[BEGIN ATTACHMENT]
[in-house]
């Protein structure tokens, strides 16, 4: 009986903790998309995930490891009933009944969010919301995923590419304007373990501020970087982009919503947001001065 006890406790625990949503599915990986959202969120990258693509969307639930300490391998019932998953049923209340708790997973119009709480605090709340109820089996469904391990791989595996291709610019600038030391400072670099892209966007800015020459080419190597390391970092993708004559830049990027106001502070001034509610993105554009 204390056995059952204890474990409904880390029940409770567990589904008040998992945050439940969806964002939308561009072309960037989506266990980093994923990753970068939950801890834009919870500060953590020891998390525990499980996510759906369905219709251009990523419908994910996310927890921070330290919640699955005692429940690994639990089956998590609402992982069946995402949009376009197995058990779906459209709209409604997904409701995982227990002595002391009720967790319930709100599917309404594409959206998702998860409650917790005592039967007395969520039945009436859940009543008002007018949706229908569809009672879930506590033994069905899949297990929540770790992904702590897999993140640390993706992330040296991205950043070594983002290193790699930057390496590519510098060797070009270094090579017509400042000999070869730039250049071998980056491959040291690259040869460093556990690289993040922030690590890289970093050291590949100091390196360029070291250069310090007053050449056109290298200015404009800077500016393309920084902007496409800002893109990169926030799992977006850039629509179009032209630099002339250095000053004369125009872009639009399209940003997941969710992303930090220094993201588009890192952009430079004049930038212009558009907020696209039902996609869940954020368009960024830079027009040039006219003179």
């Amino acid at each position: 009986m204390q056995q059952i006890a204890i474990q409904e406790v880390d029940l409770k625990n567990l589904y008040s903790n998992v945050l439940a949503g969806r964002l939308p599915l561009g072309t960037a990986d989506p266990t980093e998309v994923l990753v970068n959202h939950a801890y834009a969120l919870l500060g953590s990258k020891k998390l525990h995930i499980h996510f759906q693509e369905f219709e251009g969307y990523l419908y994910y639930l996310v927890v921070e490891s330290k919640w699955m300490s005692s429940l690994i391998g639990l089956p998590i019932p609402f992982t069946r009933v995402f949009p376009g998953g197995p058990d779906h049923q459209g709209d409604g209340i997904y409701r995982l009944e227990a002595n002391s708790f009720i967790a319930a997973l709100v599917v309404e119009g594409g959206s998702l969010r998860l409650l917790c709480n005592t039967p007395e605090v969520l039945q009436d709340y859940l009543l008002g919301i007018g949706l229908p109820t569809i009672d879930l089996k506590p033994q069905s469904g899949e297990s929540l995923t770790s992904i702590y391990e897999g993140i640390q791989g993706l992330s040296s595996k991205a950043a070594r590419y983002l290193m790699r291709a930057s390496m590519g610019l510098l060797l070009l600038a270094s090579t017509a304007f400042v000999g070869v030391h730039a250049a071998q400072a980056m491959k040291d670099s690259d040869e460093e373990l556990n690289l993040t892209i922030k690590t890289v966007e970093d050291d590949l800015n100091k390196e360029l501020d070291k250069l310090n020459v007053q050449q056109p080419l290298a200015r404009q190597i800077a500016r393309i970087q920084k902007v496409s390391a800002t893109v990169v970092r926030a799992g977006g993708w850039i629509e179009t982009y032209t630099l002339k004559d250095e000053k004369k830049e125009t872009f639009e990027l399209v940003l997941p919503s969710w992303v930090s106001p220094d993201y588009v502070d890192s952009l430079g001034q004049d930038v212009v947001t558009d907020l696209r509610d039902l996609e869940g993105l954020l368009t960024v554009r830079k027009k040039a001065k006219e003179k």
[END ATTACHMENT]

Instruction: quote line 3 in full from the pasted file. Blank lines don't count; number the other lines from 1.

């Amino acid at each position: 009986m204390q056995q059952i006890a204890i474990q409904e406790v880390d029940l409770k625990n567990l589904y008040s903790n998992v945050l439940a949503g969806r964002l939308p599915l561009g072309t960037a990986d989506p266990t980093e998309v994923l990753v970068n959202h939950a801890y834009a969120l919870l500060g953590s990258k020891k998390l525990h995930i499980h996510f759906q693509e369905f219709e251009g969307y990523l419908y994910y639930l996310v927890v921070e490891s330290k919640w699955m300490s005692s429940l690994i391998g639990l089956p998590i019932p609402f992982t069946r009933v995402f949009p376009g998953g197995p058990d779906h049923q459209g709209d409604g209340i997904y409701r995982l009944e227990a002595n002391s708790f009720i967790a319930a997973l709100v599917v309404e119009g594409g959206s998702l969010r998860l409650l917790c709480n005592t039967p007395e605090v969520l039945q009436d709340y859940l009543l008002g919301i007018g949706l229908p109820t569809i009672d879930l089996k506590p033994q069905s469904g899949e297990s929540l995923t770790s992904i702590y391990e897999g993140i640390q791989g993706l992330s040296s595996k991205a950043a070594r590419y983002l290193m790699r291709a930057s390496m590519g610019l510098l060797l070009l600038a270094s090579t017509a304007f400042v000999g070869v030391h730039a250049a071998q400072a980056m491959k040291d670099s690259d040869e460093e373990l556990n690289l993040t892209i922030k690590t890289v966007e970093d050291d590949l800015n100091k390196e360029l501020d070291k250069l310090n020459v007053q050449q056109p080419l290298a200015r404009q190597i800077a500016r393309i970087q920084k902007v496409s390391a800002t893109v990169v970092r926030a799992g977006g993708w850039i629509e179009t982009y032209t630099l002339k004559d250095e000053k004369k830049e125009t872009f639009e990027l399209v940003l997941p919503s969710w992303v930090s106001p220094d993201y588009v502070d890192s952009l430079g001034q004049d930038v212009v947001t558009d907020l696209r509610d039902l996609e869940g993105l954020l368009t960024v554009r830079k027009k040039a001065k006219e003179k």